How to Trade With Pending Orders

Apr 12, 2023
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Cryptocurrency day traders are busy. They can’t always act on market volatility opportunities. Thankfully, there are many tools helping traders automate their trades. Take pending orders for example. Simply put, pending orders enable day traders to execute orders while they are away from their desks. 

This guide will help you understand the basics of pending orders, and how they differ from other orders. Learn how to use pending orders in your day trading effectively. 

Pending order definition

A pending order is an instruction that traders can input to execute automatically if certain conditions are met. Pending orders use slippage conditions, which is the difference between a price set by a trader and the price of a transaction. Slippage can be positive or negative. There are two main forms of pending orders:

  1. Stop orders.
  2. Limit orders

Traders can set multiple types of pending orders at once to make sure their strategy is well-rounded.

Stop Orders

These kinds of orders are placed at a market price lower than what the trader bought an asset at or negative slippage. In this case, the market trends either depreciate or stay the same. 


Traders can use buy-stop orders to buy crypto at a higher price. In this scenario, the trader assumes that the crypto’s growth trend will continue after they purchase it. Thus, they’ll make a profit from the crypto as it becomes more valuable in their possession.


This pending order is to sell crypto if the price dips. Traders use a sell-stop order to minimize their losses in case crypto drops too low. For example, if the trader bought an asset for $100, they can place a stop order at $80. If the price continues dropping past $80, the trader will know they sold at a more profitable time.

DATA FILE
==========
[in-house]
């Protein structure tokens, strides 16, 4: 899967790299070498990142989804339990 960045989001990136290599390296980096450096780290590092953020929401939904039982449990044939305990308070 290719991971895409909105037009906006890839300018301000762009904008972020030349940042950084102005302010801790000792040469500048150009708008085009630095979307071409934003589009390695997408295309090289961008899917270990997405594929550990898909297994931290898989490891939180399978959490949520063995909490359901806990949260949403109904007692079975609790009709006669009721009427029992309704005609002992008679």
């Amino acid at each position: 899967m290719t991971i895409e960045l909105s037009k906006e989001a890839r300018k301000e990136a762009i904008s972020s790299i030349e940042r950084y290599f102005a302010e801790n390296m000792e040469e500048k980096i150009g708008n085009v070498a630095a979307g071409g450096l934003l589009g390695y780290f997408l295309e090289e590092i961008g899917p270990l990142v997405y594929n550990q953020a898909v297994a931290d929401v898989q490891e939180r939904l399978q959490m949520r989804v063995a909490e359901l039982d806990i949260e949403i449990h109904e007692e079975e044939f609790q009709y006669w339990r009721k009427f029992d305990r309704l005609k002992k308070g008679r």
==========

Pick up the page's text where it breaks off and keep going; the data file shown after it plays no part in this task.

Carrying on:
Limit Orders

Traders place these orders with the expectation of rising market prices, or a trend reversal. To use either order, a day trader can make predictions on how crypto will break through resistance levels.


A buy-limit order is set to buy crypto at a price lower than the current one. In this case, the trader expects the price to rise again after purchase, ensuring a profit. 


This pending order is set to sell an amount of crypto at an appreciated market price. Traders can use this order when they expect a cryptocurrency to rise to an estimated price, and then fall again. By selling their crypto before the price falls, the trader can turn a good profit. 

Day trade definition

Day trading is a popular form of trading, in which people can buy and sell crypto online on the same day. This strategy is suitable for those who prefer to make gains by capitalizing on short-term price changes. By selling and buying multiple securities in just one day, traders can quickly add up their profits.

Traders can avoid the risk of holding positions overnight or long-term. They can also keep their portfolio diversified, and not risk their capital getting stuck in one security. 

Suggested reading: How to Build a Diversified Crypto Portfolio

Still, day trading comes with its risks. The biggest is that more transactions can lead to more losses. Traders have to act very quickly to take advantage of short-term market changes. If they look away for an hour, they might lose out on a profitable movement. Day traders also might use borrowed capital to leverage their trades and buy more assets. They are at greater risk if they don’t realize enough returns to pay back loans in time.

Pending orders vs. market orders